Story by Connor Colbert
The stress of the designers accumulate as they develop a presentation that will please their audience. An intriguing presentation will secure them a place for a good grade. The design of the presentation could determine whether they will be approved.
Design is a critical element in any presentation of information to entice the viewer to continue on.
“It is laying out information in a way that allows the reader to learn,” Mr. Evan Williams, journalism adviser, said.
Some of these features may be intriguing word choice, gripping visuals, or superb visuals. At some point in anybody’s life, they have to deal with design, they have to create something that looks visually enticing. The more popular form of design is visual, the viewer can see the effort that the designer put into it much easier than something like a story.
“In a company, it is important to have dedicated designers because that means you have people why directly focus on how your company looks,” Nathan Ferrell, eighth grade, said.
Many jobs need the work of a designer, some of these jobs include being a photographer, a videographer, and graphic designer. All of these jobs have something in common, they all speak to an audience visually. In this category, designers need to rely on visuals and not typography, this is a key part as is may be easier to entice the viewer.
They may continue to look at the design as it is an effortless task to view something visually rather than reading it.
Typography is more prevalent in either newspapers, magazines, and online articles. This type of design may be more difficult of a task to get the viewer as enticed as visual journalism, but once the writer does so, the reader will stay enticed.
“Visual journalism uses graphics and art to inform the reader, while typography just uses written word,.” Williams said.
Many classes in Clay Middle School implement design into their curriculum, these classes being Newspaper, Yearbook, Digital Video Production (DVP), Computer Design 1 and 2, and Digital Learning 1 and 2. These classes teach students the design process and what is good in a design,
"It is important to teach students design in school because it encourages them to structure their creative process of building and designing,” Miss Michelle Nelson, technology teacher, stated.
Story by Brooklynn Edwards, Mary Sabo, Shoji Fujita
“I would like to invest in…” was the moment everyone waited for, hoping their product was chosen.
For the past couple of years, the eighth grade science classes have done the Shark Tank PBL during the genetics unit. The task is to combine two organisms using artificial selection then present it to the “sharks” with a PowerPoint and or video.
The PBL lasted two weeks and the job was to teach the kids about genetics in an engaging, fun way, according to Mrs. Susie Fulp, eighth grade science teacher. Many kids enjoyed it because it was fun and a cool experience because it was a fake shark tank, but, 8th grader Alex Smelley wishes you could mix anything together, not just organisms.
In order to combine the organisms, students created punnett squares and what you wanted to be dominant from the two things, why they wanted to mix the two, and what it would look like, which to most, was the hardest part.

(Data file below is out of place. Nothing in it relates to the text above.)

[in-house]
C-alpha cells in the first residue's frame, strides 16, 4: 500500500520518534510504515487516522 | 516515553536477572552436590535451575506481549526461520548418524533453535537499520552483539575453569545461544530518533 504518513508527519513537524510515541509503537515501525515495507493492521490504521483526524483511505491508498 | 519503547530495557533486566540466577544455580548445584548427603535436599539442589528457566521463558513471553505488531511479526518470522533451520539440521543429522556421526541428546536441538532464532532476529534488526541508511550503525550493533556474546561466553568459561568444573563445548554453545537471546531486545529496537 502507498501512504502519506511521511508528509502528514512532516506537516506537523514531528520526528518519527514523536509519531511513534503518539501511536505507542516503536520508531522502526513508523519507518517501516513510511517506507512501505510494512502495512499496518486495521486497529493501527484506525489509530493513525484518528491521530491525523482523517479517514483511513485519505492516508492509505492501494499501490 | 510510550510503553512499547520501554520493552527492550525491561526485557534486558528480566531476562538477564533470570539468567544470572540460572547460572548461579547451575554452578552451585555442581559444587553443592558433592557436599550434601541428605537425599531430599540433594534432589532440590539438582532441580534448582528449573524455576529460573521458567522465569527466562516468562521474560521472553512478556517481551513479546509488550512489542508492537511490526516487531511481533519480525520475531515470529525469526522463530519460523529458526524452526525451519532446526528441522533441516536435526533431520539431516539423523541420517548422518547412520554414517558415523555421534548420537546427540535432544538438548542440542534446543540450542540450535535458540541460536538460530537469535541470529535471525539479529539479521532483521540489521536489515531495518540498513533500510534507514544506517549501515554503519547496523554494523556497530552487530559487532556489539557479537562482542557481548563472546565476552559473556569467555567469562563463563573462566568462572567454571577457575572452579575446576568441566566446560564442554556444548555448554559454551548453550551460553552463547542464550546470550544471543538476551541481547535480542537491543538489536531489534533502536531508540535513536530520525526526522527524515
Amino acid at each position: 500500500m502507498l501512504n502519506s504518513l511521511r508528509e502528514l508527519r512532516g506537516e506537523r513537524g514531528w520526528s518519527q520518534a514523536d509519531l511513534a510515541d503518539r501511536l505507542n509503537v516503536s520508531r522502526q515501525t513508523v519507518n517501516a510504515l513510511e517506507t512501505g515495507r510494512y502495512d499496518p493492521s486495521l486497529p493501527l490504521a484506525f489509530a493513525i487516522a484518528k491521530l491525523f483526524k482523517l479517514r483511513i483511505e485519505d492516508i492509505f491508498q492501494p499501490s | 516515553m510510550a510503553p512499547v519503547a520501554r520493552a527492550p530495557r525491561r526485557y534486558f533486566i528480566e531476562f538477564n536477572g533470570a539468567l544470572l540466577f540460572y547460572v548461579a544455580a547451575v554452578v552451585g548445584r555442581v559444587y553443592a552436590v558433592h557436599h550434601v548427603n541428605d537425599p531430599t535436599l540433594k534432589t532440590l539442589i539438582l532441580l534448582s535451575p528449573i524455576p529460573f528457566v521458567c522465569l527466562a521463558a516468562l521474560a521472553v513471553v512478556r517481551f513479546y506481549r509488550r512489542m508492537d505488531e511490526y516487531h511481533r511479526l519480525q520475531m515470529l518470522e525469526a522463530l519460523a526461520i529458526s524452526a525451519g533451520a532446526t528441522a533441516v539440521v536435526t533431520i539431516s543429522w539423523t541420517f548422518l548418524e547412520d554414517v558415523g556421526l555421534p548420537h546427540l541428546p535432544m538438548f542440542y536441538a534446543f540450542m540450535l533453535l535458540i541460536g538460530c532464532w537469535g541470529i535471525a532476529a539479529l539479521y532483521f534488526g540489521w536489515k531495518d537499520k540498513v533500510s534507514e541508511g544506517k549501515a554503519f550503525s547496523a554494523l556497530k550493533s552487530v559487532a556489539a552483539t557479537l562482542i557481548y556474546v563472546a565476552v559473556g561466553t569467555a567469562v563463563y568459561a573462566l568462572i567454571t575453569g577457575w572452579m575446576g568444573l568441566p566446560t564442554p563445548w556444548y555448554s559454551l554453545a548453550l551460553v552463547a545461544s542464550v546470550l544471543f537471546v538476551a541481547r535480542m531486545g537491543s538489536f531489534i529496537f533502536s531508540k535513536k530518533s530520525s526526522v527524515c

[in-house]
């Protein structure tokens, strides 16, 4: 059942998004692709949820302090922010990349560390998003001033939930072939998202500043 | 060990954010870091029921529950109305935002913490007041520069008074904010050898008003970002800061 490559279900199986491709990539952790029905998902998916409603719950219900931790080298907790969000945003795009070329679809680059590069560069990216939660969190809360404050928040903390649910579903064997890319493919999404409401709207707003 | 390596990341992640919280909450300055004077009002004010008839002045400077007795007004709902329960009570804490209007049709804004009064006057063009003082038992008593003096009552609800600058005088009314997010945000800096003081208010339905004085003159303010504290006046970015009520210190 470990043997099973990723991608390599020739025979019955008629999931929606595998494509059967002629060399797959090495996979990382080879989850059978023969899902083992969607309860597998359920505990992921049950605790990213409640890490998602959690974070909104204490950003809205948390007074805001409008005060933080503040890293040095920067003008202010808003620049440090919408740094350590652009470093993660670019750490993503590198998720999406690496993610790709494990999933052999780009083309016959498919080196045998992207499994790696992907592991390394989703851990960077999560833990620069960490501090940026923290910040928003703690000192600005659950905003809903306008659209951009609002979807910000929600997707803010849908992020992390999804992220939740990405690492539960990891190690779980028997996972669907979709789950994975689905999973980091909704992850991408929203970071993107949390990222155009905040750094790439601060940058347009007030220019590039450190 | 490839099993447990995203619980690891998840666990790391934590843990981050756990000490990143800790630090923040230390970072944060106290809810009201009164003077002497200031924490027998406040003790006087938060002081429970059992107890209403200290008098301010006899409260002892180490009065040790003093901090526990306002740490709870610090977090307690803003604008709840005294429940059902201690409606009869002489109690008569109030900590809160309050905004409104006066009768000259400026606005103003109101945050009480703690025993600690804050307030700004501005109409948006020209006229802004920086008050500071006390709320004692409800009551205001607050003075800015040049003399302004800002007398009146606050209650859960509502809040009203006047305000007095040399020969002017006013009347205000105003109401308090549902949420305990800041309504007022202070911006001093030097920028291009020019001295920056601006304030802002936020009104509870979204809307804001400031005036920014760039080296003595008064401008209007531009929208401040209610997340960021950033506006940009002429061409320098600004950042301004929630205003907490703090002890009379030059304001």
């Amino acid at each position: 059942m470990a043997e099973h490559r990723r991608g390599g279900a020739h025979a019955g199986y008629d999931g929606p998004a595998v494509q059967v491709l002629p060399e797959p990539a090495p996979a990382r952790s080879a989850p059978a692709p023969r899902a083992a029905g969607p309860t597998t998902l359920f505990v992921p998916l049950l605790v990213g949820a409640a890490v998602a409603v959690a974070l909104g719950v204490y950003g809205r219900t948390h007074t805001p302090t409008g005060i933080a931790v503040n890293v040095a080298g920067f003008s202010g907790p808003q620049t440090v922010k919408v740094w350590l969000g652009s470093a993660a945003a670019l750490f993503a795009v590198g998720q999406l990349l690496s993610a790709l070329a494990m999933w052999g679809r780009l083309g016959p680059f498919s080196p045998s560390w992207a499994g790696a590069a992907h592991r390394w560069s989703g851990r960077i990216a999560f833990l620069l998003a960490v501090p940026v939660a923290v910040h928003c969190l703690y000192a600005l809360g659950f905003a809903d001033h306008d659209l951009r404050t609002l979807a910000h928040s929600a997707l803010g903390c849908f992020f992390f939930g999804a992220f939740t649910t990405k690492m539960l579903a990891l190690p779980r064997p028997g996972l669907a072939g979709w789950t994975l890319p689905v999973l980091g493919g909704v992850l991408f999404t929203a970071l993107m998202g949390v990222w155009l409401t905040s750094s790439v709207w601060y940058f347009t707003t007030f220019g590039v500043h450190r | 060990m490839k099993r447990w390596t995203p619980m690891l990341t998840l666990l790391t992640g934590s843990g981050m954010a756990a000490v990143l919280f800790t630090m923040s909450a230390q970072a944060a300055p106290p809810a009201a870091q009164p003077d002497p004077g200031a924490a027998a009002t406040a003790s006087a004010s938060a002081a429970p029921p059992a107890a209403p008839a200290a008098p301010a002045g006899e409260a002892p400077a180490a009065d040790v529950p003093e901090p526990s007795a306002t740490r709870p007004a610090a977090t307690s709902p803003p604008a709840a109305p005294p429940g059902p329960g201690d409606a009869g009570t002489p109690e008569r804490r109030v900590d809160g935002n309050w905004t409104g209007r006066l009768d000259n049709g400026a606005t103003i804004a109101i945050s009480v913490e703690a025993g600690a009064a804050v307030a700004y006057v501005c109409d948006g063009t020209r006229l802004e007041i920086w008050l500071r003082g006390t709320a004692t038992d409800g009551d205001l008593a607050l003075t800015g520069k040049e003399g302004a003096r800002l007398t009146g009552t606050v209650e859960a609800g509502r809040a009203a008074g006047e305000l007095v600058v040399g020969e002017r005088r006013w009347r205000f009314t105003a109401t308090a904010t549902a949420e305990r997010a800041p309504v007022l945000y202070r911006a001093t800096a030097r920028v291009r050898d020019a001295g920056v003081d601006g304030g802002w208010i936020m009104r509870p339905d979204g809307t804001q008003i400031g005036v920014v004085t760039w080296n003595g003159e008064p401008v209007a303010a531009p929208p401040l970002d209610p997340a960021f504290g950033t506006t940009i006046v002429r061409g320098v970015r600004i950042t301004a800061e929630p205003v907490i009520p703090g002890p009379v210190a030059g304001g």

When it came to presentation days, there was a panel of judges made up of teachers, administration and parents. Mrs. Lori Katz, assistant principal, Mrs. Liana Giles, social studies teacher, Mr. Todd Stewart, social studies teacher, and Mr. Steven Sturgis, science teacher, were some of the sharks.
The group would go on stage and the butterflies in their stomachs arrived. Someone introduced them and they began explaining what the product was, why they combined the two, the benefits, and how much they were asking for.
Aidan Simoneau said, “It was nerve-racking to present,” and Alex Smelley agreed.
Some examples of the products students created included the vencoon, a cross between a venus fly trap and a racoon, the bocanut, a banana and a coconut, a strawnana, a banana and a strawberry, and a powken, a mix between a chicken and a cow.
Although products people came up with ranged from odd to clever, what Fulp liked best, was not the product, but how the people presented.
“It could be the oddest idea, but if they are enthusiastic and present well then I like it," Fulp said.
Story by Leila Antony
Sixth grade students are digging and rambling through their favorite art supplies, figuring out which materials would be perfect for the mini golf projects.
Mrs. Mary Walstrom’s sixth grade advanced math classes are beginning a brand new assignment. It comes in all different shapes and sizes-literally.
Three weeks of excitement, thrill, creativity, and mathematics are underway before the deadline. Francesca Gobbi-Belcredi explains all the hard work that they do to prepare. “The mini golf courses are going to help with my knowledge of surface area and volume of 3D objects," she said.
The sixth grade hallways are filled with groups of students tearing, cutting, and constructing the mini courses. The utilized materials such as green paper, cardboard, and scattered supplies that brought from home. Since they are mini, Gobbi-Belcredi says they cannot exceed the limit of sixteen feet.
The main purpose of the project is to work with your team and use materials to build something they can reference when thinking about surface area and volume .
All stories, photos and video footage by the seventh and eighth grade newspaper students.